Reality is a Social Construct

I agree that gender is a social construct. So is sex. (So is the other kind of sex.) So is species. So is “fish”. So is blue. So is reality.

People say “X is a social construct” as though this were some deep, profound statement about this thing being actually some form of mass delusion.

All “socially constructed” really means is that the definition of a word–or concept–is agreed upon via some form of common consensus. Thus, the meaning of words can be changed if everyone decides to do so.

“Gay” was once socially constructed to mean “happy.” Now, by popular consensus, “gay” means something else. Back in the ’60s and ’70s, homosexuality and pedophilia were conceptually linked–we would say, homosexuality was socially constructed to include pedophilia. Today, the two terms are not seen as synonymous–the social construction has changed.

You ever notice that “red onions” are purple? Our socially constructed categories of “red” and “purple” have changed.

We all filter the raw material data of reality through the ideas, concepts, patterns, and categories already in our heads–our assumptions about the world can lead two different people to have radically different experiences of the exact same physical reality.

This is a natural effect of language being language, rather than, say, rocks. It is not a profound statement. It is a caution that we may be led astray at times by conceptual categories, our categories/definitions may need occasional updating in light of new data, or that edge cases may not always fit neatly into broad categories.

Most people understand this intuitively, as part of how interfacing between our fallible little selves and reality works. That reality does not always conform exactly to our notions about it is confirmed every time we stub a toe.

When people start making a big deal out of social constructivism, it is natural to think this must be some big, profound, important insight, otherwise they wouldn’t be going on for so long.

But people only pull out this argument when they want to deny the existence of actual reality, not when trying to argue that your notion of “ornamental shrub” is socially constructed and you should plant a blueberry bush.

Reality exists, no matter how we care to conceptualize it and organize the data we’re getting about it. Most categories that weren’t invented for the sake of a novel (“elves” probably are totally made up,) exist because they serve some sort of functional purpose. Being able to call someone “male” or “female,” “black” or “white” or “Bantu” or “Japanese” allows me to convey a bundle of information to the listener–a feature of language obvious to virtually everyone who has ever engaged in conversation, except to folks trying to eliminate such words from the language on the grounds that they are made up and so carry no information.

9 thoughts on “Reality is a Social Construct

  1. “Reality exists, no matter how we care to conceptualize it…” Yes. By contrast, social constructs are conceptualizations. Therefore, reality couldn’t have been constructed socially. It pre-existed all social constructs. Likewise, racial variations were biologically real before social labels were ever attached to them.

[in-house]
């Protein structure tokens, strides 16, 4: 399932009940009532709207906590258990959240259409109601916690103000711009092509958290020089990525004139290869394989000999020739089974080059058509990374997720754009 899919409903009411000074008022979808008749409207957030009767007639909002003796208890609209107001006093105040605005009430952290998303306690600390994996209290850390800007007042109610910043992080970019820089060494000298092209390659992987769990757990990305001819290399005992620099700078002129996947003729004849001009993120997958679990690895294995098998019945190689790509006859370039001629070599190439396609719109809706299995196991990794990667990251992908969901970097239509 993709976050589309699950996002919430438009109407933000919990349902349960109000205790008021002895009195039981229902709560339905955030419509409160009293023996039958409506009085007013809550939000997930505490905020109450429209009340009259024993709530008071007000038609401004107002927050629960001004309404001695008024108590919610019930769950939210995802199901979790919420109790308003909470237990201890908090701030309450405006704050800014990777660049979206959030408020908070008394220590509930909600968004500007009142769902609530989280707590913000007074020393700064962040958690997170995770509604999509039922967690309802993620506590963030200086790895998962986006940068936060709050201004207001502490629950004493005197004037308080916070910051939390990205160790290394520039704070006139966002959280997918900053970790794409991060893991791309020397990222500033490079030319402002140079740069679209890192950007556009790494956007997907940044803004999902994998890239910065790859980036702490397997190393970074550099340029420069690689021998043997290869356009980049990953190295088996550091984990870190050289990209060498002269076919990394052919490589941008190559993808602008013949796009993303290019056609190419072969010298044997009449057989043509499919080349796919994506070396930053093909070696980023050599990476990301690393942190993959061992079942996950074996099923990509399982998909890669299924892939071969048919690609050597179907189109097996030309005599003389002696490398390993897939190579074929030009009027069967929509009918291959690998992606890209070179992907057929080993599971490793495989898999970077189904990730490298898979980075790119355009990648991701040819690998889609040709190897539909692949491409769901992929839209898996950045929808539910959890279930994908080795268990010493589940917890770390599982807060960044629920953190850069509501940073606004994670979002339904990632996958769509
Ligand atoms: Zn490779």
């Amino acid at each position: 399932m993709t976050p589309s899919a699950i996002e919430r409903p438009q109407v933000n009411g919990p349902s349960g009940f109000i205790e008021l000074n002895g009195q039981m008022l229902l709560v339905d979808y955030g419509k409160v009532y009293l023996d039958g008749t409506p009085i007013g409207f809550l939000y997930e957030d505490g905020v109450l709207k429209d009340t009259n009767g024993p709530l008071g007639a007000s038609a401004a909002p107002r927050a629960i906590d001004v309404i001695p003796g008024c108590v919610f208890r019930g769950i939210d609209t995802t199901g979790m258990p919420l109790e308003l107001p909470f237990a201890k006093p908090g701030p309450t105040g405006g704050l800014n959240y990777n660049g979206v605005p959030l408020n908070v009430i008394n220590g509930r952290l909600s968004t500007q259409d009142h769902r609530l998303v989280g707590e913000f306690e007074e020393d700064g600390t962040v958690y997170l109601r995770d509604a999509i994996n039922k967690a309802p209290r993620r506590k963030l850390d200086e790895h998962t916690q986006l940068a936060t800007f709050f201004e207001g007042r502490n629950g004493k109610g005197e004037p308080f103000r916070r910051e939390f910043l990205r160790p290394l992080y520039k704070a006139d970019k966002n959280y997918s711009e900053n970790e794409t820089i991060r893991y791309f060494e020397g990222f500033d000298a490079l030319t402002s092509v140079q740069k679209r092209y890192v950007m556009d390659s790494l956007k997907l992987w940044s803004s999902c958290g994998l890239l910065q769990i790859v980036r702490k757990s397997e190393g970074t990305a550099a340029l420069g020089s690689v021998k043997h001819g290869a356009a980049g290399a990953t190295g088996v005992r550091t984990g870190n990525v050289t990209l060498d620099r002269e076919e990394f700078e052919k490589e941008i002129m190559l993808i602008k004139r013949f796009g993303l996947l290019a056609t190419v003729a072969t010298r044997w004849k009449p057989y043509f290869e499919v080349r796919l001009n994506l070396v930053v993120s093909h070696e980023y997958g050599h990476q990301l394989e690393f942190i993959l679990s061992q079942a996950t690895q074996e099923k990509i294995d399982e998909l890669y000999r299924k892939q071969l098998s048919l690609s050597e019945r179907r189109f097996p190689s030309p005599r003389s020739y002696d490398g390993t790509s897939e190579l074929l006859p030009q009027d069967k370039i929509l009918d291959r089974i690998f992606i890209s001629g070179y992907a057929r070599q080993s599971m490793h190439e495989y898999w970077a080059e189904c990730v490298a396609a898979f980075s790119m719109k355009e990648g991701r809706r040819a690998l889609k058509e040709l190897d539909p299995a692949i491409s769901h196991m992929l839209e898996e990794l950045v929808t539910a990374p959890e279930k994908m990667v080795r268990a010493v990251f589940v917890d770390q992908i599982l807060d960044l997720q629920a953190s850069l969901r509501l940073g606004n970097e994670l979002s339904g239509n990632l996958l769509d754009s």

• I don’t dispute the existence of reality (in a philosophical moment, I do assert that we can only perceive it through whatever concepts we happen to be using, hence our perception of reality–the only reality we know–is constructed.) I only dispute the idea that “x is a social construct” is a meaningful statement at all.


      • We’ve already had a word for it, it’s called labeling. While i’d agree that concepts are labeled based on current observation, the subject itself simply exists on its own. the term “social construct” is to me offensive because the concept of that means society made it first. So yea, if you said “The definition has changed for sex.” that makes more sense because that’s essentially what it is.

        However, it seems that your definition of “social construct” seems to have different definitions in the eyes of feminism and other SJW types. “Social construct” to them is the enforcement of ideas rather than a mere label.

        So when you hear “gender is a social construct” from someone like “Laci Green” it means “gender roles” more than anything.

        While I agree the definitions of sex have changed, there is an undeniable truth that it isn’t transphobic when you say “biologically male” or “biologically female” because XY women with AIS count as women Their bodies express female traits and not male ones. But on the other hand with transsexuals, their bodies originally expressed the karyotype and genotype. While their identities are valid. They’re the gender they identify with, but biologically, their sex can’t be denied. Personally, as a person who fluctuates between cis and trans, i really do believe that our current sex change system is a ripoff to trans individuals, and would want to provide a better alternative surgery that truly fits with the gender they identify with.


  2. Race is a continuum and that is why the idea that it is a social construct has carried so much weight. On the other hand, in reality world people actually think of race as a discrete category.


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